of the existence of that program. One of the Saints players (current Packers DE Anthony Hargrove) who was disciplined yesterday actually submitted a declaration in which
he
acknowledged that the program existed, acknowledged his participation
and admitted that he lied to the NFL investigators in 2010.

>3) FLAW: When Hargrove's declaration was subsequently made public by Yahoo!, we learned that Hargrove actually said this, verbatim. Again, emphasis mine:

The NFL security personnel then asked several questions about whether there was a bounty program, whether Saints' players contributed money to a bounty pool, and whether I had ever received bounty money. In response to these questions, I followed the clear directions I had received from Coach Williams and Coach Vitt, and
I repeatedly denied any knowledge of any bounty or bounty program
.

No matter how you interpret what Hargrove said, it's (ahem) proof that he denied the existence of a bounty program when the NFL just days prior said he "acknowledged that the program existed, [and] acknowledged his participation in it." Which, of course, he didn't.

Why would the NFL publicly lie about this? Were they not anticipating this document being leaked to the public? Were they trying to deceitfully sway public opinion by delivering what now appear to be stark, transparent falsehoods?

Furthermore, Hargrove responded to the NFL's initial characterization of his statements by saying the NFL "grossly mischaracterized [his] words."

*4) ALLEGATION: Anthony Hargrove on video, demanding bounty payment.

Initially, the NFL accused Anthony Hargrove of asking for a bounty payment related to a hit on Brett Favre in the NFC Championship game during the 2009 season.

Months ago, Peter King reported that Hargrove was overheard on camera saying "Pay me my money!" Later the NFL claimed Hargrove said "Bobby, give me my money!" For whatever reason, Hargrove's alleged words were either altered, misinterpreted, or falsified.

>4) FLAW: Even if you're unconcerned with the disparity in the descriptions of what Hargrove was accused of saying, Hargrove took to the streets on Monday and stridently defended himself by delivering a lengthy statement in front of NFL headquarters. In part, about the demand for payment in that game, he said:

I felt similar to how I had felt when I read the NFL's statement about my declaration. Bewildered ...

The NFL has a sideline shot of our defense gathered around Joe Vitt discussing what we might should expect if the backup quarterback comes into the game. It shows me off to the side with some of our other defensive linemen on the bench with their backs to the camera. The final snippet has an arrow pointed at me with the caption indicating that I had said, “give me my money.”

Here's the problem with that. It wasn't me. That's right. The NFL got their evidence all wrong. In their rush to convict me, they made a very serious error. Is it intentional? I don't know. But one thing I do know with absolute certainty...it...was...not...me!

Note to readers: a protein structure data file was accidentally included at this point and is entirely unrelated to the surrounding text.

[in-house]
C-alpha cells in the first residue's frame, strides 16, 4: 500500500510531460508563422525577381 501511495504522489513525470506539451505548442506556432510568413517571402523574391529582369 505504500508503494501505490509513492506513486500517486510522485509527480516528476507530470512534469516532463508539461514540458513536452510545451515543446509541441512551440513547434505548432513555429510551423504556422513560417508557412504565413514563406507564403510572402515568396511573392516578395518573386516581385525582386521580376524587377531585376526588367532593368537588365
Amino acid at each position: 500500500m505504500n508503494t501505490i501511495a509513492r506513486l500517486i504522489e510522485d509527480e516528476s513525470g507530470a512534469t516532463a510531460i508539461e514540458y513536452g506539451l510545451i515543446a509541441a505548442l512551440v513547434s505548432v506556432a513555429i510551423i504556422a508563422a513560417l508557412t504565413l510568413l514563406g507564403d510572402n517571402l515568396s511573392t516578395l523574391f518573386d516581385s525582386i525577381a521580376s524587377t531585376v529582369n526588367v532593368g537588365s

Like I said, lean in closer, look closer, listen closer. It is not my voice. Anyone who knows me well knows that it is not me. But the NFL does not know me well. They simply make assumptions.

Furthermore, on Wednesday an ex-Saint came to Hargrove's defense. Earl Heyman, a Saints' player during the '09 season, had this to say:

I was right there, right there in that closeup [of the defensive huddle] they're talking about ... Every time they came off the field I was standing right there talking to them, and I know who said it, and I can say with 100 percent accuracy who said it, and I know 100 percent it wasn't Anthony.

So why did the NFL get this wrong? Why was Hargrove implicated? Did they believe Hargrove was an easy target for coercion because he's twice violated the NFL's drug policy? Did they select him as a participant because he'd likely fear for his career prospects if he didn't go along with the allegations? Did they decide to incriminate him with these words because there's another video--shown far and wide--of Hargrove shouting on the sideline "Favre is done!" after a particularly vicious hit?

Twice the NFL has publicly accused Hargrove of something and twice they've wholly misrepresented it. Doesn't this call into question the quality of the NFL's investigation as a whole? If not, doesn't it at least undermine the authenticity of the public characterizations of what they've claimed as evidence?

*5) ALLEGATION: The Saints kept a ledger detailing bounty payments.

In early June, Yahoo! broke a seemingly explosive story about a ledger that documented bounty payments. The original story from Yahoo! (via league sources) indicated that "bounty" payments were paid after the Saints-Giants game in 2009 and the Saints-Buffalo game in 2009.

>5) FLAWS: Where to start? First, soon after Mike Florio (along with numerous Saints' fans) caught onto the fact there wasn't anything questionable about the Bills' game, PFT reported it as a fraudulent claim, and the NFL immediately amended its report. Oops. Oh yeah, it wasn't the Buffalo game, it was actually the Carolina game in 2009! Sorry guys, honest mistake!